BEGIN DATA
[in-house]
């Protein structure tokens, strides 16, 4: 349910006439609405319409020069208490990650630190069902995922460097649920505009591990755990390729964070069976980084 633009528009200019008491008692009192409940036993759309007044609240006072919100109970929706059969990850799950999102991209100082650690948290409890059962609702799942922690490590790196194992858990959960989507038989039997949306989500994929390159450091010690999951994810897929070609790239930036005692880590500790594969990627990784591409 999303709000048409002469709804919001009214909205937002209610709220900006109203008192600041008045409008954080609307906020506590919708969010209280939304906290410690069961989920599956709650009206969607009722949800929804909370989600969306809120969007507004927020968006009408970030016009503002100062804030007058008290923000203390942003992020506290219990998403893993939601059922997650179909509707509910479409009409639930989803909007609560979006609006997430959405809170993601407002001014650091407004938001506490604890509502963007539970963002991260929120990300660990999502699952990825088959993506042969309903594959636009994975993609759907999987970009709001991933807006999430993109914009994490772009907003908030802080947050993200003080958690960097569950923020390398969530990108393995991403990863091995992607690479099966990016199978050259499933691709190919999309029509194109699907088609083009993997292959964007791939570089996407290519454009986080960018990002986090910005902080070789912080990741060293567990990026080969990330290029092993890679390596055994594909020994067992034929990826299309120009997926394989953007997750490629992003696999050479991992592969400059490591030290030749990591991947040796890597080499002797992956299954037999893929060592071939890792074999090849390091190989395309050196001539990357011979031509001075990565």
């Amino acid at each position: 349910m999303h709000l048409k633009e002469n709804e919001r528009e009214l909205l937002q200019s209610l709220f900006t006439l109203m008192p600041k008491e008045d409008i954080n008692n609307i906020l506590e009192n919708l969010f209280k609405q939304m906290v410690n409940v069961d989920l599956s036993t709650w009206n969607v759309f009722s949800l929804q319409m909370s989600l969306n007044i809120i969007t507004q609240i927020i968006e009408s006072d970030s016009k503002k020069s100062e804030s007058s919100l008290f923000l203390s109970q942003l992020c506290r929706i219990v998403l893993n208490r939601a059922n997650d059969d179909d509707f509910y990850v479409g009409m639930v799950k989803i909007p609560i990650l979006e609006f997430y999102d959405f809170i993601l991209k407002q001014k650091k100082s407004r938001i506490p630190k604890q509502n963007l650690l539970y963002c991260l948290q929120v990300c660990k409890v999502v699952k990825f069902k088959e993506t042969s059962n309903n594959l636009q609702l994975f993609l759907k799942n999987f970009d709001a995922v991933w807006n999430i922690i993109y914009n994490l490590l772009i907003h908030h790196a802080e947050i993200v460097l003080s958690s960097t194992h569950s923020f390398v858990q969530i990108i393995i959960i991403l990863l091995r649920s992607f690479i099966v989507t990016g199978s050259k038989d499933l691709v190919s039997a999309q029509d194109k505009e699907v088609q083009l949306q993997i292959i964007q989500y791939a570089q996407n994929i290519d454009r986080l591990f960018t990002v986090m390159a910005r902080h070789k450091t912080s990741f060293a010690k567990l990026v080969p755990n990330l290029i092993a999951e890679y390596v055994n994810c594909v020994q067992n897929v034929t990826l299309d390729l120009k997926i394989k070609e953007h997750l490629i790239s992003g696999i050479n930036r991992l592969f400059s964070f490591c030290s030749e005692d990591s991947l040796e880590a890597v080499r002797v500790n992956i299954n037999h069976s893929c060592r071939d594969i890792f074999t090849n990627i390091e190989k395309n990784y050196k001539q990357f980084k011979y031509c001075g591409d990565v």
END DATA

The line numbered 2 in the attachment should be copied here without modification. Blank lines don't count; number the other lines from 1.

């Protein structure tokens, strides 16, 4: 349910006439609405319409020069208490990650630190069902995922460097649920505009591990755990390729964070069976980084 633009528009200019008491008692009192409940036993759309007044609240006072919100109970929706059969990850799950999102991209100082650690948290409890059962609702799942922690490590790196194992858990959960989507038989039997949306989500994929390159450091010690999951994810897929070609790239930036005692880590500790594969990627990784591409 999303709000048409002469709804919001009214909205937002209610709220900006109203008192600041008045409008954080609307906020506590919708969010209280939304906290410690069961989920599956709650009206969607009722949800929804909370989600969306809120969007507004927020968006009408970030016009503002100062804030007058008290923000203390942003992020506290219990998403893993939601059922997650179909509707509910479409009409639930989803909007609560979006609006997430959405809170993601407002001014650091407004938001506490604890509502963007539970963002991260929120990300660990999502699952990825088959993506042969309903594959636009994975993609759907999987970009709001991933807006999430993109914009994490772009907003908030802080947050993200003080958690960097569950923020390398969530990108393995991403990863091995992607690479099966990016199978050259499933691709190919999309029509194109699907088609083009993997292959964007791939570089996407290519454009986080960018990002986090910005902080070789912080990741060293567990990026080969990330290029092993890679390596055994594909020994067992034929990826299309120009997926394989953007997750490629992003696999050479991992592969400059490591030290030749990591991947040796890597080499002797992956299954037999893929060592071939890792074999090849390091190989395309050196001539990357011979031509001075990565």